As always, thanks.

Ancient FreePascal uses a "Text" file type. Other file types exist, but 
the Text file type creates a special buffer and record (structure in C). 
The string type includes a length byte as the first character of the 
array. The file is opened with "reset" and "rewrite" as read-only and 
write-only and a new file descriptor is part of each record. Functions 
Readln and writeln automatically do end of line IO. String ops are also 
very simple. If you want to do pointers to arrays and null terminated C 
heap allocation you are far smarter than me. The BaseUnix FreePascal 
library is a direct C translation and does just that. An (Atmel) AVR 
assembler (GAVRasm) is written in FreePascal because of string handling.

I really like the Bach book. Purchased well used, my clumsy fingers have 
to work at turning the pages. It has many of the same diagrams as 
Richard Stevens later great book (I forgot to mention) that covers "file 
sharing" much better. My big takeaway is if I'm an incompetent program 
designer, I'm not too far off.

As for your "euro 2 cents" it buys a lot. I enjoyed reading EU efforts 
to develop new car technology and mentioned Linux, etc. A Finlander 
replied. Then I get email from a local farmer who insists corn is king, 
and he wants to borrow money for a used Lincoln Town Car. After the snow 
melts and 5 feet of ground thaws he might get his corn and beans in by 
summer solstice this year. Innovation is a struggle.

Iznogoud wrote:
>> Since Pascal text reading and writing each require their own open file
>> descriptor, and the Linux ioctl for modem control needs the C generated
>> file descriptor, I was stumped; "What is the file descriptor?"
> Just about all I/O is done this way programmatically (files, pipes, sockets,
> and all else you can think). Streams, like "FILE *fp" type, have an integer
> file-descriptor handle associated with them, and you can go back-and-forth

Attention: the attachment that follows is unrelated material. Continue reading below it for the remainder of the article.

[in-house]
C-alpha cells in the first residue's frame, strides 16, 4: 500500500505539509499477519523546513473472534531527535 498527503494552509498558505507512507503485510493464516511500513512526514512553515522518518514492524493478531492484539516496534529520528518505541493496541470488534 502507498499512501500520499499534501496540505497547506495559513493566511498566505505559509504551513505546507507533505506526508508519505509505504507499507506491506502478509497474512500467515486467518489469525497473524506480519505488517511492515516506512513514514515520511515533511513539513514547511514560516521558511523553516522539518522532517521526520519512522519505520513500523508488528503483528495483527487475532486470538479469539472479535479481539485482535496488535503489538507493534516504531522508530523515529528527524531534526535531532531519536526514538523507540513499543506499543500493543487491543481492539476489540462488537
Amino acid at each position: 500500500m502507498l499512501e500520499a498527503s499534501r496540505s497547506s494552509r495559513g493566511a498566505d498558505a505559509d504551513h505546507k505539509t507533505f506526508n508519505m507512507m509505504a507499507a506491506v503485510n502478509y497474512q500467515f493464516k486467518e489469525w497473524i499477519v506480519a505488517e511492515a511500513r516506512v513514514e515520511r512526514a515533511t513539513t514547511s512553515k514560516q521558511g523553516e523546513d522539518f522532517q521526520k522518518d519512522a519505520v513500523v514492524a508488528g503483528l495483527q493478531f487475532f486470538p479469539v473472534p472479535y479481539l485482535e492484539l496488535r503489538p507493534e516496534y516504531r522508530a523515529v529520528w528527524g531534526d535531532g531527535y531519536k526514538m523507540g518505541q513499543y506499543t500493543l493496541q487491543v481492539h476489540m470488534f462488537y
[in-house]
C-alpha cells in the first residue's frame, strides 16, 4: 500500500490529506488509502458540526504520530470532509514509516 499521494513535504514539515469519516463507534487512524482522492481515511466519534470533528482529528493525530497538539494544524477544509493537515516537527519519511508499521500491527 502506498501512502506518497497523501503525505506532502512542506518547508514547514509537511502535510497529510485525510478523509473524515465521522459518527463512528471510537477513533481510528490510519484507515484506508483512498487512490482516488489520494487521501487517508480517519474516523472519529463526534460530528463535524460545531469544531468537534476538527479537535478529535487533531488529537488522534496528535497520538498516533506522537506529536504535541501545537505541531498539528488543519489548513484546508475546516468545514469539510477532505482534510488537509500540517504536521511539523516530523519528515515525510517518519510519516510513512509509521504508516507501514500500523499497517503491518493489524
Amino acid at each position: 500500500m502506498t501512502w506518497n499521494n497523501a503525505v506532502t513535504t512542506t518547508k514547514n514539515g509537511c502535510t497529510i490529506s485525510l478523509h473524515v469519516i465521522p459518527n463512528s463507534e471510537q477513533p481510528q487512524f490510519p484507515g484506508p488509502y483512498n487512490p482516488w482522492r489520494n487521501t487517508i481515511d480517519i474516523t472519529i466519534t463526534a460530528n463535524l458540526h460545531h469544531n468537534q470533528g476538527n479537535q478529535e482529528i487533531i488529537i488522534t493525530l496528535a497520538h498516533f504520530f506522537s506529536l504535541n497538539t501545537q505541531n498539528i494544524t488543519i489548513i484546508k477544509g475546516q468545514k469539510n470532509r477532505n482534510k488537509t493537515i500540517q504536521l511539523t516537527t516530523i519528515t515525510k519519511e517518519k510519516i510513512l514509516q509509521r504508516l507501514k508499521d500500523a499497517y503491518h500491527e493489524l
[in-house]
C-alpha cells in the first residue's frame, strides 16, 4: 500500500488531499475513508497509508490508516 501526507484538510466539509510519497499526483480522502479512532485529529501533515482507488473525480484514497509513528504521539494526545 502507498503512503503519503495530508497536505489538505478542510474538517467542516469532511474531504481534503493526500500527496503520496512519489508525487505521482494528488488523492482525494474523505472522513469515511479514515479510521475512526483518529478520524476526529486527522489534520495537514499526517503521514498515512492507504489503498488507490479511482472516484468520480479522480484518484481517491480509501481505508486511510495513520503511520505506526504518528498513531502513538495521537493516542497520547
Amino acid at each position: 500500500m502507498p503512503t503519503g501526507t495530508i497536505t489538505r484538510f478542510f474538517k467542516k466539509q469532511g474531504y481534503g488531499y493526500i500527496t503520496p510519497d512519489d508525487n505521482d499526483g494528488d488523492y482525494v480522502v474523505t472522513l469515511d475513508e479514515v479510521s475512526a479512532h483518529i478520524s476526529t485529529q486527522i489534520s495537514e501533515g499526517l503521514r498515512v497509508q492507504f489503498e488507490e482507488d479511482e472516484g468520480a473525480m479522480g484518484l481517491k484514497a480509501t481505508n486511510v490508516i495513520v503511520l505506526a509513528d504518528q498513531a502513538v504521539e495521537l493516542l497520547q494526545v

> between the two if you so please.
>> Luckily, I have (at least) 2 books, "The Design of the Unix Operating
>> System" by Maurice Bach and "The Linux Process Manager" by John
>> O'Gorman. It seems Unix inventors already thought of this situation. And
>> when you think about it, all the glop on your Linux box starts from one
>> process. Only an old Minnesota penguin would enjoy learning about user
>> file descriptor table vs. file table vs. inode table.
> How do you like the first of those two books? I do not need to read anything
> else right now, as my list is growing, but maybe this is a book I should have.
> "init" is the process you have in mind here. In some computer architectures
> and OS designs, this is not the case. Amiga comes to mind, which was a true
> multi-tasking OS that had its kernel built-in to the hardware ("Kickstart" was
> the name of that "BIOS-like thing). Much love for Amiga here.
> "Learning" is not for "old people" but for everyone. I wish more of my friends
> devoted the time to learn about things like this. I wish I had read more of
> this when I was younger. Keep learning. And my recommendation to you is to pick
> a C book and learn that and steer away from Pascal. Respect for Niklaus Wirth,
> but really, really try to get yourself to a better and more versatile place.
> My 2 euro-cents.
>> Unix and Linux must now be regarded as "critical infrastructure." These
>> systems have outlasted cars, roofs, furnace. The available documentation
>> is extraordinary. Old can be very good.
> Passed the test of time, and the test of Microsoft. In the 90s, everyone was
> changing to Windows. Circa 2005 there was an emergence of Linux. Now users are
> essentially OS agnostic in many ways, and this is in part due to the enormous
> popularity and versatility of Linux (based on the Unix philosophy and design).
> And I will say that Linux is far from "old" if you really want to be technical.
> One of its biggest advantages is the eagerness with which developers around the
> world --independent enthusiasts or company employees-- add new features to the
> kernel and the GNU foundation of the OS. At present, it is galloping forward,
> and as a result more incompatibilities appear, more patches are issued, and
> the kernel management is harder and harder work for those at the top. But we
> are all benefiting from this. I'd rather not go back to the old days; the
> future is bright.
> There is a "Hardcore Hackday" meetup that I recently attended. You should see
> the diversity of geekiness that was there... and most of us were Linux/Unix
> people. Fun times were had and I met two of the readers of this list.
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